• Aldehydes can be oxidized to carboxylic acids with most oxidizing agents, such as Tollens’reagent (AgNO3/NH3)- alcohols do not react with Tollens

OH

OH

OCrO3

H3O+

H

O

Tollens

OH

O

Page 9: Structure and Naming of Carboxylic Acids Carboxylic acids contain a carbonyl attached to a hydroxyl group; this is called a carboxyl group Parent name

Preparation of Esters from Carboxylic Acids• A carboxylic acid can be reacted with an alcohol to form

an ester using an acid catalyst and heat (called Fischer esterification)- esters have an alkoxy group attached to the carbonyl

• There are other types of esterification that we won’t study• Fischer esterification is a type of intermolecular dehyration• Because this is a reversible reaction, an excess of either the

acid or the alcohol is normally used to shift the equilibrium towards products (sometimes H2O is removed as it forms)

OH

O

+

HO

Acid Cat.

Heat O

O

+ H2O

Page 10: Structure and Naming of Carboxylic Acids Carboxylic acids contain a carbonyl attached to a hydroxyl group; this is called a carboxyl group Parent name

Mechanism of Fischer Esterification• First, the carbonyl oxygen is protonated• Next, the alcohol oxygen attacks the carbonyl carbon• A proton is then transferred from the alkoxy to a hydroxyl• Finally, the proton is removed from the carbonyl oxygen, and water

is expelled

OH

O

+ OH

HOH

OH

+O

H

OH

OH

+O

H

O

O OH

H

O

O O

H

HH

H

O

O O

H

HH

OH +

O

O

+O

H

H

+H

OH

Page 11: Structure and Naming of Carboxylic Acids Carboxylic acids contain a carbonyl attached to a hydroxyl group; this is called a carboxyl group Parent name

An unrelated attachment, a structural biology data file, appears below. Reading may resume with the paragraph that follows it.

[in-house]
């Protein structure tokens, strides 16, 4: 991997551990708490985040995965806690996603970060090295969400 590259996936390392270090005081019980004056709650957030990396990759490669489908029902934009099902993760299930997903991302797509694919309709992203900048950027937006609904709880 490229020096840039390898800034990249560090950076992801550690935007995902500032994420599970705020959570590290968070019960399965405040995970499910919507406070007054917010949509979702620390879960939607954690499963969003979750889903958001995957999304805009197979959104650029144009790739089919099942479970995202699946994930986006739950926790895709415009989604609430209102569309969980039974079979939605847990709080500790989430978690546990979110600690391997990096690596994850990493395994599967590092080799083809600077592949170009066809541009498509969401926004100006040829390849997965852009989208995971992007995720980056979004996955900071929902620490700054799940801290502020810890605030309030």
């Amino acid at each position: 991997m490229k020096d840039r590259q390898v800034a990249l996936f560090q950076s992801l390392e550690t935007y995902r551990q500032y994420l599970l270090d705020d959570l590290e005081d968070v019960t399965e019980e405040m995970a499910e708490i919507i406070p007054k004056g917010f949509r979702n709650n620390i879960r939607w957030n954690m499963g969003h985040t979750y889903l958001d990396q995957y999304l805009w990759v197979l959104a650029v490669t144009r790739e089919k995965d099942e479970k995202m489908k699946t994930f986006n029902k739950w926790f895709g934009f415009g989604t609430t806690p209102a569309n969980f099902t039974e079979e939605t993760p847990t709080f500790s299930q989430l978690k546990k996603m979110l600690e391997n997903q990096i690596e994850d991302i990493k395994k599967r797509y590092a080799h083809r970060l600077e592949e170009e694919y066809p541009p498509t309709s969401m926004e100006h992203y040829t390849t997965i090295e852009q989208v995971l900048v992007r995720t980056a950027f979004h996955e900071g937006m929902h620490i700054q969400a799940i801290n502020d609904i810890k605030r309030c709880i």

Naming Esters• Parent name ends in -oate

• First name the alkyl group attached to the oxygen

• Follow by the carboxylic acid name converted to end in -oate

• For IUPAC use the IUPAC name for both alkyl group and acid

• Many small esters are also know by their common names

H O

O

O

O

O

O

O

O

Methyl formate(Methyl methanoate)

Ethyl Acetate(Ethyl ethanoate)

Methyl butanoate Methyl benzoate

Page 12: Structure and Naming of Carboxylic Acids Carboxylic acids contain a carbonyl attached to a hydroxyl group; this is called a carboxyl group Parent name

Physical Properties of Esters

• Because esters can’t H-bond with themselves, they have lower boiling points than carboxylic acids and alcohols

• However, they are fairly polar, and have higher boiling points than ethers or hydrocarbons (similar to aldehydes and ketones)

• Esters with less than 5 carbons are somewhat soluble in water

- solubility is between that of ethers and aldehydes or ketones

• Esters are not as flammable as ethers or hydrocarbons, but are similar to alcohols and ketones

• Most esters have a pleasant smell and are often used as food additives to simulate or enhance natural flavors

Page 13: Structure and Naming of Carboxylic Acids Carboxylic acids contain a carbonyl attached to a hydroxyl group; this is called a carboxyl group Parent name
Page 14: Structure and Naming of Carboxylic Acids Carboxylic acids contain a carbonyl attached to a hydroxyl group; this is called a carboxyl group Parent name

Hydrolysis of Esters• Esters can be hydrolyzed by heating with water and an acid

catalyst (the reverse of Fischer esterification)- the hydrolysis is favored by adding an excess of water

• Esters can also be hydrolyzed by heating with aqueous base (called saponification, this is how soap is made)- saponification produces a salt of the carboxylic acid

O

OH3O+

Heat OH

O

+ HO

O

O

O

O

+ HONa

NaOH

Heat

Page 15: Structure and Naming of Carboxylic Acids Carboxylic acids contain a carbonyl attached to a hydroxyl group; this is called a carboxyl group Parent name

Mechanism of Base Hydrolysis of an Ester• First, the hydroxyl group attacks the carbonyl carbon• Next, the alkoxide ion is eliminated as the carbonyl reforms• Finally, the alkoxide removes the proton from the acid and the

resulting carboxylate ion forms a salt with the metal ion

O

O

+ Na OH

O

O OH

+ Na

O

O OH

O

O

H +O

O

O

H+

OO

O

+HO

Na